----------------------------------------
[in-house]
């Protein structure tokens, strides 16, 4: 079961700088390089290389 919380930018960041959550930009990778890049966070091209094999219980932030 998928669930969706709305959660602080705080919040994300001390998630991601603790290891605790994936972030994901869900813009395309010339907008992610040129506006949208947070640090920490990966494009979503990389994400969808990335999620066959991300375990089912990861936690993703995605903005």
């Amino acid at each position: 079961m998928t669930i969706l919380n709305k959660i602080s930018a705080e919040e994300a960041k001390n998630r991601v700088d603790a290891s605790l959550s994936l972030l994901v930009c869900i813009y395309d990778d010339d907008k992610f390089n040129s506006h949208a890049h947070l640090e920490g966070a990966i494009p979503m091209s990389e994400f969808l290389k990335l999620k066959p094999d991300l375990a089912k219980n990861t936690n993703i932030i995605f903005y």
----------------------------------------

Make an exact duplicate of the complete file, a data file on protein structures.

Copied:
[in-house]
């Protein structure tokens, strides 16, 4: 079961700088390089290389 919380930018960041959550930009990778890049966070091209094999219980932030 998928669930969706709305959660602080705080919040994300001390998630991601603790290891605790994936972030994901869900813009395309010339907008992610040129506006949208947070640090920490990966494009979503990389994400969808990335999620066959991300375990089912990861936690993703995605903005």
């Amino acid at each position: 079961m998928t669930i969706l919380n709305k959660i602080s930018a705080e919040e994300a960041k001390n998630r991601v700088d603790a290891s605790l959550s994936l972030l994901v930009c869900i813009y395309d990778d010339d907008k992610f390089n040129s506006h949208a890049h947070l640090e920490g966070a990966i494009p979503m091209s990389e994400f969808l290389k990335l999620k066959p094999d991300l375990a089912k219980n990861t936690n993703i932030i995605f903005y």